My professional desktop computing journey…

Over the past 25 years of my professional IT life, I have bebopped between a Linux, Mac OS X (MacOS) and Windows desktops.  However, in the past 10 years I would have to say 85+ percent of my desktop usage has been MacOS. This is mainly because of MacOS’s standardized *nix based desktop experience and the build quality of their laptop computer offerings. Unlike many Linux desktop users, I love Linux but I never received a lot of joy spending 100s of hours setting up, configuring and ultimately debugging my desktop environments. As the great JWZ says, “Linux is only free if your time has no value”. Ubuntu really made strides in making the Linux desktop a more seamless experience, but compared MacOS, Linux still has a way to go.

In the past three years it has been obvious that Apple’s commitment to desktop computing is wavering, from making weird design choices with their Macbook Pro line, to the atrophy of their desktop offerings. Isos has been very generous in specing and refreshing our Mac laptops. Even with a laptop that costs as much as a late model used car, my eyes are starting to wander again.

On the flip side, I’ve personally enjoyed using Chromebooks. GREAT battery life, instant on laptop usage, great performance and a fully configured desktop environment. ChromeOS has been my worry free computing platform at home for years now.

I was never really able consider using ChromeOS for work until a few things happened over the past 2 years:

  • Chromebook system specs are now available in more professional configurations (CPU, RAM, build quality)
  • Android apps are now available
  • Linux apps are now available.

That last point, which is called Crostini, a Linux container in Chrome OS, was the final straw that made me really consider this move.

At BestBuy I recently picked up an HP 14″ 2 in 1 Chromebook (for $300!) and used it as my main computing device. So far, so GREAT!

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Pros of ChromeOS

  • Performance is amazing. I have an i9 Macbook Pro with 32GB of RAM, yet my i3 Chromebook with 8 GB of RAM seems faster for most operations.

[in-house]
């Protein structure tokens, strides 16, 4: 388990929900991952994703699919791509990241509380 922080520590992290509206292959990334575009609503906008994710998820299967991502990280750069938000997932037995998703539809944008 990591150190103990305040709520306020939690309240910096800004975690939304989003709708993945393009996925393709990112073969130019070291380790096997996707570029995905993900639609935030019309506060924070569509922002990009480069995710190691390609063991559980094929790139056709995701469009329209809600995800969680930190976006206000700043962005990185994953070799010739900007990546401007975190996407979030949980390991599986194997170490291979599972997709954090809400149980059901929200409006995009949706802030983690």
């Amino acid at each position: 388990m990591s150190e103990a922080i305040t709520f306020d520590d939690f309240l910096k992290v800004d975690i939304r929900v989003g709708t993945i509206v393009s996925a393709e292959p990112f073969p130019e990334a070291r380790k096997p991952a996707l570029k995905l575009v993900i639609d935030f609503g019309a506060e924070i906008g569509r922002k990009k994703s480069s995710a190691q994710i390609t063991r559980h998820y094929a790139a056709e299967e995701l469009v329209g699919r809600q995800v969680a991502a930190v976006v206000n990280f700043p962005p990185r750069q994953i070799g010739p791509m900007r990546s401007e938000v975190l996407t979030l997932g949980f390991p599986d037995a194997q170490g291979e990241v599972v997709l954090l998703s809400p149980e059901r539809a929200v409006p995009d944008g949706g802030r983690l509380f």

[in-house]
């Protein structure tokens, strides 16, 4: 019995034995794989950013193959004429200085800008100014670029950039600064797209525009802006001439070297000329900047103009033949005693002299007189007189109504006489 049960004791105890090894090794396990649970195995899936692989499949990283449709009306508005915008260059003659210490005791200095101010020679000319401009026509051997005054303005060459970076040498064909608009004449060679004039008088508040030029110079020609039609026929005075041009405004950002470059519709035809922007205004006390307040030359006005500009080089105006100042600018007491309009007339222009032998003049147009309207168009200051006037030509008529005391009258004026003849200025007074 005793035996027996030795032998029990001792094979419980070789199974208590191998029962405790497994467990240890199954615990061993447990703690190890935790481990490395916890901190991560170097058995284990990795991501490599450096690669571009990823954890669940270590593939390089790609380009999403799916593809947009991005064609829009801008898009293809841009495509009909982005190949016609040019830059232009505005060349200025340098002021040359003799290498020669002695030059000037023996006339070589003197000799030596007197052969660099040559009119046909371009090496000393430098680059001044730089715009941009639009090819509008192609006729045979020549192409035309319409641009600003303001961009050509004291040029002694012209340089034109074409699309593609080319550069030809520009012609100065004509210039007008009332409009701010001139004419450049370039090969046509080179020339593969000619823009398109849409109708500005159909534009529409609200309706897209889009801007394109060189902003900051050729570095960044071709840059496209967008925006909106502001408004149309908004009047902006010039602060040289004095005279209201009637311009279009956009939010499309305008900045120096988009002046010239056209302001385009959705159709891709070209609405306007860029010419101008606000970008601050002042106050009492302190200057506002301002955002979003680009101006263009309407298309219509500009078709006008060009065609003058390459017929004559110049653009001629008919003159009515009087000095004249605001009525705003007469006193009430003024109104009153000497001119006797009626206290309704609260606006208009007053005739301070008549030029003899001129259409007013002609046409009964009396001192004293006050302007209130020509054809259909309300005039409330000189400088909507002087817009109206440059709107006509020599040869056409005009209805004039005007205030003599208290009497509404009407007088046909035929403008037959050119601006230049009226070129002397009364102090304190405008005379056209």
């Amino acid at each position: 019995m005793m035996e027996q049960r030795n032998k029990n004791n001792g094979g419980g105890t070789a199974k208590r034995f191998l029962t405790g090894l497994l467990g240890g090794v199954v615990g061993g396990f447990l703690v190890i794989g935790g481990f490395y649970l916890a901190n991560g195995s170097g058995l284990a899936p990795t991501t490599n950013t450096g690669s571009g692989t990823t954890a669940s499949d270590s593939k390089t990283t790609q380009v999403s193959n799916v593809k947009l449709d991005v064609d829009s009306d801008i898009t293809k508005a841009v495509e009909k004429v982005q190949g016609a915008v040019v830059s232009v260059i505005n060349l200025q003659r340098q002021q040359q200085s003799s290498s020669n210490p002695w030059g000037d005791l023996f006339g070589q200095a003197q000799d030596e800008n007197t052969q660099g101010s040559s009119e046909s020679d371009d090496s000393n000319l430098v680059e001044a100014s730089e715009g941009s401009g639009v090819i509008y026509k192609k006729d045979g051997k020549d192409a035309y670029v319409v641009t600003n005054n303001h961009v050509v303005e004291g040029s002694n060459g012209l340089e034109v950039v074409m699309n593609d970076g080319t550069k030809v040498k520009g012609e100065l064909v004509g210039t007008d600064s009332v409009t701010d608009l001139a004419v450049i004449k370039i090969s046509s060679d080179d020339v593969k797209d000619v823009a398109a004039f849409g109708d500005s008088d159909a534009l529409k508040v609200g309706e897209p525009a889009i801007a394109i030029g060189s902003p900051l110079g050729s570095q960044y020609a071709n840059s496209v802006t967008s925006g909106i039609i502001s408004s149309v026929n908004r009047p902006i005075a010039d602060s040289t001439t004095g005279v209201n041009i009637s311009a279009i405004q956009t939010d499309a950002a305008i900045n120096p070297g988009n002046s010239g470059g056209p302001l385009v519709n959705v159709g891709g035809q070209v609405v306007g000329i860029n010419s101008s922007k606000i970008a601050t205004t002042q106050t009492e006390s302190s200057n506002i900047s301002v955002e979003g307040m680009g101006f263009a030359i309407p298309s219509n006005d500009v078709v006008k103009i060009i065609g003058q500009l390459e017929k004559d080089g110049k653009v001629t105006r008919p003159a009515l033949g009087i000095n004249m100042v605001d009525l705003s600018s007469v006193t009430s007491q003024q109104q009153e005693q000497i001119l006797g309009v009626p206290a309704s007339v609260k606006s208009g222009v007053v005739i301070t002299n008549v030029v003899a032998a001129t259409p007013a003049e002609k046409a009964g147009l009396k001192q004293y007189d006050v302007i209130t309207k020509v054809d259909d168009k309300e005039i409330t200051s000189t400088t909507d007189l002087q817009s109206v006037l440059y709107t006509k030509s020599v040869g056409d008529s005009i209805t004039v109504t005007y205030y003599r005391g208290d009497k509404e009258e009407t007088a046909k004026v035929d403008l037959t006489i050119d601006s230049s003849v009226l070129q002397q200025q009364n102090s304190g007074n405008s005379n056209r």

• HP x360 14″ has the best keyboard ever. The current slate of MBP keyboards have received, justifiably, horrible reviews for being too shallow. Conversely, this HP keyboard is completely and insanely great.
  • Touchpad, also great! My 15″ MBP has the worst touchpad I’ve used on a Mac in years. The Chromebook touchpad is what the Mac used to be.
  • The HP ChromeOS device is getting on average 10+ hours of battery life compared to my MBP that is barely getting 4.
  • Having full Android Play store is great.  Being able to run applications like DUO (the 2FA client) on my desktop has been a real boon to productivity.
  • Having full Linux is great. The Crostini environment that runs full Debian (or other distributions) has been a dream. VSCODE, tons of browser, etc availability has made my productivity soar.

Cons of ChromeOS

  • Android app integration needs work. Cut and paste is weird and basic adaption to the tablet form factor is still not 100%.
  • Anemic hardware for the dollar spent. While the performance has been pretty good, you still don’t get the per dollar value of a similarly spec’d out Window’s laptop.
  • VM based Linux not 100% integrated. Cut and paste seems a little off, some apps like a little fuzzy on high DPI screens. Not horrible, just not 100%.
  • Hardware integration not all there. What to plug in your favorite USB camera to use on Linux?  You can’t do stuff like that yet.
  • Horrible to almost no VPN options. If you need a lot of VPN options, ChromeOS is not your platform… yet.

A quick here’s how I do specific tasks

When moving to ChromeOS, here’s how to accomplish certain tasks:

  • Amazon Workspaces: If you need a Windows desktop (with VPN access),  Amazon Workspaces works well on ChromeOS.
  • Password management: 1Password for Chrome and Android both work great.
  • Video Conferencing: All the apps (Zoom, WebEx, GoToMeeting) all work well using the Android app. The Zoom ChromeOS client is super too.
  • Terminal: Tilix is a great replacement for iTerm2 on the Mac.

Setting up Crostini: In an upcoming post,  I’ll show you the whole setup process… Stay tuned!